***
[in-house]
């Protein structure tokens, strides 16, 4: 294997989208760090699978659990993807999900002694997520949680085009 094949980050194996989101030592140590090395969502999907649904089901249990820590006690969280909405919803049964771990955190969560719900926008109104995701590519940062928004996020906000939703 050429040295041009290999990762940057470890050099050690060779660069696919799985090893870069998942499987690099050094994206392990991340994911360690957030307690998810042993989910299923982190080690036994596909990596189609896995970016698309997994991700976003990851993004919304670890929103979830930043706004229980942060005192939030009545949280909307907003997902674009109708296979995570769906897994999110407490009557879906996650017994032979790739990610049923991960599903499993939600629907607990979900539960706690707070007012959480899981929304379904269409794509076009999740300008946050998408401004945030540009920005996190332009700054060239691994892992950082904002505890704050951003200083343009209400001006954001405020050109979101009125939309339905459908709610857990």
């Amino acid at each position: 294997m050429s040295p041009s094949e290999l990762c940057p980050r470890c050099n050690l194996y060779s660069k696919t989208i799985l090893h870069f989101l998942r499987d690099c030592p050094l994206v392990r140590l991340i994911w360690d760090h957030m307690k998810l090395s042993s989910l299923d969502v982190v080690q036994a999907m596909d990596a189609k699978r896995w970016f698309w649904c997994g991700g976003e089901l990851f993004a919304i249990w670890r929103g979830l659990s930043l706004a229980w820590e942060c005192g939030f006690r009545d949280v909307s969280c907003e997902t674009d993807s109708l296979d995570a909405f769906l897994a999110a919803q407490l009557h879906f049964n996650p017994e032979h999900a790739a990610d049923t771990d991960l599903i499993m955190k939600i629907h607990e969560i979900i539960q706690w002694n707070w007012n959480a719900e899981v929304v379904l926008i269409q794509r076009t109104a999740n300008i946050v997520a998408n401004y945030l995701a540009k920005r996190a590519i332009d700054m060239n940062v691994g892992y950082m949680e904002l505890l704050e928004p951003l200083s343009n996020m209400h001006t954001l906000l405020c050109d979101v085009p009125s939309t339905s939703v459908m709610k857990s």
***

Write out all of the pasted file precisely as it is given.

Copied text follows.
[in-house]
């Protein structure tokens, strides 16, 4: 294997989208760090699978659990993807999900002694997520949680085009 094949980050194996989101030592140590090395969502999907649904089901249990820590006690969280909405919803049964771990955190969560719900926008109104995701590519940062928004996020906000939703 050429040295041009290999990762940057470890050099050690060779660069696919799985090893870069998942499987690099050094994206392990991340994911360690957030307690998810042993989910299923982190080690036994596909990596189609896995970016698309997994991700976003990851993004919304670890929103979830930043706004229980942060005192939030009545949280909307907003997902674009109708296979995570769906897994999110407490009557879906996650017994032979790739990610049923991960599903499993939600629907607990979900539960706690707070007012959480899981929304379904269409794509076009999740300008946050998408401004945030540009920005996190332009700054060239691994892992950082904002505890704050951003200083343009209400001006954001405020050109979101009125939309339905459908709610857990």
């Amino acid at each position: 294997m050429s040295p041009s094949e290999l990762c940057p980050r470890c050099n050690l194996y060779s660069k696919t989208i799985l090893h870069f989101l998942r499987d690099c030592p050094l994206v392990r140590l991340i994911w360690d760090h957030m307690k998810l090395s042993s989910l299923d969502v982190v080690q036994a999907m596909d990596a189609k699978r896995w970016f698309w649904c997994g991700g976003e089901l990851f993004a919304i249990w670890r929103g979830l659990s930043l706004a229980w820590e942060c005192g939030f006690r009545d949280v909307s969280c907003e997902t674009d993807s109708l296979d995570a909405f769906l897994a999110a919803q407490l009557h879906f049964n996650p017994e032979h999900a790739a990610d049923t771990d991960l599903i499993m955190k939600i629907h607990e969560i979900i539960q706690w002694n707070w007012n959480a719900e899981v929304v379904l926008i269409q794509r076009t109104a999740n300008i946050v997520a998408n401004y945030l995701a540009k920005r996190a590519i332009d700054m060239n940062v691994g892992y950082m949680e904002l505890l704050e928004p951003l200083s343009n996020m209400h001006t954001l906000l405020c050109d979101v085009p009125s939309t339905s939703v459908m709610k857990s």